Reviewed by Ross Leslie

Forget your Supernanny and your naughty step; there are a few little angels out there who are simply immune to the contrived tried-and-tested cognitive behavioural techniques we see imposed on our televisions every week and who consciously choose to rebel against the frivolous demands of their birth givers. Enter our subject: Kevin.

 Based on Lionel Shriver’s 2003 bestseller of the same name, We Need to Talk About Kevin is Lynne Ramsey’s third feature film and follows Eva Khatchadourian’s parental turmoil as she attempts to cope with the pressures of raising her anarchically inclined son, Kevin, and how she is burdened with the repercussions of his disturbingly calculated act of nihilism.

The cinematic horror trope of a demonically sinister entity guised beneath the innocent exterior of a rosy-cheeked infant, often referred to as pedophobia, is nothing new: think The Omen, The Innocents and The Exorcist et al as seminal reference points. The difference between Kevin (played very convincingly by Ezra Miller) and his immortalised genre peers is his absence of supernatural justification: he is neither the incarnated spawn of Satan, nor a human vessel possessed by a malevolent demon; he is just an inherently doomed agent of despair and macabre and it is this real life plausibility that elevates him into a twisted league of his own.

Many critics have been quick to categorise We Need to Talk About Kevin as a work of horror fiction and there is plenty of iconographical evidence to support their assertions: sporadic excerpts of gore, slowly deployed withheld-reverse shots, a repulsively abject emphasis on food and the aforementioned corruption of infantile innocence. The family structure is also a classic convention: the enigmatic/problematic child, the victimised mother and the passive husband. However, the real horror in the film is not an overt exercise is torture or scare tactics, but rather the existential examination of the traumas facilitated from severe postnatal depression and the fear of maternal failure.

 Tilda Swinton is perfectly cast as Eva as she masterfully abandons the androgyny and assertiveness that she is so synonymous for and replaces them with a beautifully balanced neurotic subjectivity and, at times, a liberated sense of sexualised femininity that is emphasised by the film’s sumptuously stylised cinematography. She is often framed in oscillating focus as she drifts between her present day hopeless squalor and the past that seems to haunt every second of her waking day. The centerpiece of her brilliant characterisation concerns the repressed resentment she feels towards Kevin because prior to his birth she was a successful travel writer and due to her obviously self-inflicted maternal burden she had to relinquish her free spirited ways. This compounds the anxiety in her performance as it attributes self-acknowledged narcissism and guilt as a possible explanation to why Kevin grows into such an unrelenting provocateur of entropy. She sees a lot of undesirable similarities and flaws in Kevin that she sees in herself, which is handled subtly, yet superbly, by Ramsey in the dialogue and implicit cross-cutting between the characters.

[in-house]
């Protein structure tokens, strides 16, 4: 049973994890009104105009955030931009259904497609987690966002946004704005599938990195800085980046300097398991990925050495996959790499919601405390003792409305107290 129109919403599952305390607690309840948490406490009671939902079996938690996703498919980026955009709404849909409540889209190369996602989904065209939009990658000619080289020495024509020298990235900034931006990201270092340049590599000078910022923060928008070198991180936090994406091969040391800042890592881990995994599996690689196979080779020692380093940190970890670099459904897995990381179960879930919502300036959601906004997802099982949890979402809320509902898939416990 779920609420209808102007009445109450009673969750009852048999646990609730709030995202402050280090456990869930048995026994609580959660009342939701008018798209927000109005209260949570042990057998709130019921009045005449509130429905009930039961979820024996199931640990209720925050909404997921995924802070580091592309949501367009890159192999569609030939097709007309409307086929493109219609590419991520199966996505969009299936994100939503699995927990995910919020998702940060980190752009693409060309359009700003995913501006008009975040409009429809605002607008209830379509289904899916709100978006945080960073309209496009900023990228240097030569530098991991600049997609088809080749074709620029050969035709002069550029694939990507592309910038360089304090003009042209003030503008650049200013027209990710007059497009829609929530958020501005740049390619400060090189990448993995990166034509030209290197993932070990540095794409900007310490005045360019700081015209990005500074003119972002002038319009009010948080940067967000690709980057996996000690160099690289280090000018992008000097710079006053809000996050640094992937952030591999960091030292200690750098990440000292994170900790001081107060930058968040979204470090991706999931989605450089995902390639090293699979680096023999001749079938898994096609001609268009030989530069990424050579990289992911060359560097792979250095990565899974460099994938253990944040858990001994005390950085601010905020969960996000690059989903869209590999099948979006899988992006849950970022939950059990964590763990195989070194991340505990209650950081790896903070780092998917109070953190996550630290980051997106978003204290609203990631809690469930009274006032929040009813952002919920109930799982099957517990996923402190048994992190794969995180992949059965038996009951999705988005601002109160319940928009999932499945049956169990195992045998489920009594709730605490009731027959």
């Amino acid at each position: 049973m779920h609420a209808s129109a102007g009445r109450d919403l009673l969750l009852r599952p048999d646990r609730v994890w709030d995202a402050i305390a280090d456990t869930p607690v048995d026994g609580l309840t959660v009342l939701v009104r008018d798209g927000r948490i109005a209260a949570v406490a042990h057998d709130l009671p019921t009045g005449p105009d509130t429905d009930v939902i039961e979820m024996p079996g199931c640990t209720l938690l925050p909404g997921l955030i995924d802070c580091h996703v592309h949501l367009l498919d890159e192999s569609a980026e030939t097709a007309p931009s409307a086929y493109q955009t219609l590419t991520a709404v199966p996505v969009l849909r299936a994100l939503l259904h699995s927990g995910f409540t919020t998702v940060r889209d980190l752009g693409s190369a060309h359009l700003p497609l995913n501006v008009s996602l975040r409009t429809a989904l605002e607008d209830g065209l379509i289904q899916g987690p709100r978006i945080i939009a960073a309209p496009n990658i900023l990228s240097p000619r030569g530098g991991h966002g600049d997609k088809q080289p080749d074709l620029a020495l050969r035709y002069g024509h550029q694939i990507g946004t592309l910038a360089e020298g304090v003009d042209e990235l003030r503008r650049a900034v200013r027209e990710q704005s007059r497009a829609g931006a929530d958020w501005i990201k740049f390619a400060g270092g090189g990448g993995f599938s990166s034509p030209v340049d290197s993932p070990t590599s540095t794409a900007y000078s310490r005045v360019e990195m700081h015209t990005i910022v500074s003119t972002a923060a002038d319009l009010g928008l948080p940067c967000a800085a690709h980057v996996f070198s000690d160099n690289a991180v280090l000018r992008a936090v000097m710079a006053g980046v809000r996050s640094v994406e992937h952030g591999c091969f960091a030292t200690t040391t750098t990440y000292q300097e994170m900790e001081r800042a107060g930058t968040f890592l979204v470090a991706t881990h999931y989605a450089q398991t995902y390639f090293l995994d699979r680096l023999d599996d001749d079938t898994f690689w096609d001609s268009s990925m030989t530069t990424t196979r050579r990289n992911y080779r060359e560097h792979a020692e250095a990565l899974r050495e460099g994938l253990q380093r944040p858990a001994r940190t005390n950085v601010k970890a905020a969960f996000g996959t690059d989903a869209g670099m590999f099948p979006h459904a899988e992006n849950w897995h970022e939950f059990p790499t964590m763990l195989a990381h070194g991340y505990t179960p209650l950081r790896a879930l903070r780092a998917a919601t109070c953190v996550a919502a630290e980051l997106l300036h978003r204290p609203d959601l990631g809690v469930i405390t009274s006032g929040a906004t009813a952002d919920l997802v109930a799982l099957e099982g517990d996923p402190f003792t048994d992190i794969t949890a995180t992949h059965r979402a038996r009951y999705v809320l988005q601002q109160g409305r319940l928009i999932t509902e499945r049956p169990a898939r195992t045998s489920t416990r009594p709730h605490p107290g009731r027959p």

The sound of We Need to Talk about Kevin is an irrefutable highlight and is of recurrent importance in all of Ramsey’s previous films. The sound design, the often incongruous soundtrack and the original score – stripped from the mind of Radiohead’s Jonny Greenwood – are deployed to encapsulate, relieve and alienate in equal measure and the results are at times very disconcerting, but in a good way. The discordant and pervasive electronic tones are often utilised for portentous affect and mirror the increasing frailties in Eva’s psyche, whilst sound-bridges aid in breaching the boundaries of time to subject her to the inescapable memories of the past that continue to torment her.

 The visceral specifics of Kevin’s final atrocity are left undisclosed until the penultimate scene of the film, although you can’t help but feel that you’ve already been subjected to enough emotional suffering and dejection to last a life time by this point. Ramsey teases the audience with minor details and visual clues – most prominently the recurrent motif of the colour red – until the film’s coda, and how she has managed to structure the film’s fragmented narrative from challenging source material is a superlative exhibition of cinematic storytelling.

Every ensemble component to this film, from the acting to the editing to the sound design and the direction, is an astonishing achievement and any serious fan of cinema will find something preferential to satisfy their sensory appetite. Similar to her debut feature, Ratcatcher, Ramsey’s conclusion for We Need to Talk About Kevin denies the viewer a definitive closure or resolution, and perhaps poses more questions to ponder after the credits have rolled than when it began: What is wrong with this kid? Why did he commit these incomprehensible acts? Has he atoned for his crime? Will Eva ever be able to negate the pain of the past? These questions will never be answered conclusively, but one thing is for sure: after the film is over, you will want to talk about Kevin.

About The Author

Simon Fitzjohn

Simon is a journalism tutor in London, who also just happens to be a movie fanatic, with a craving for the darker side of cinema. He has written two books, one on the horror films of director Bob Clark (2014) and the other on the history of the character Norman Bates (2015). His third book, on the work of British exploitation director Pete Walker, is due in 2017.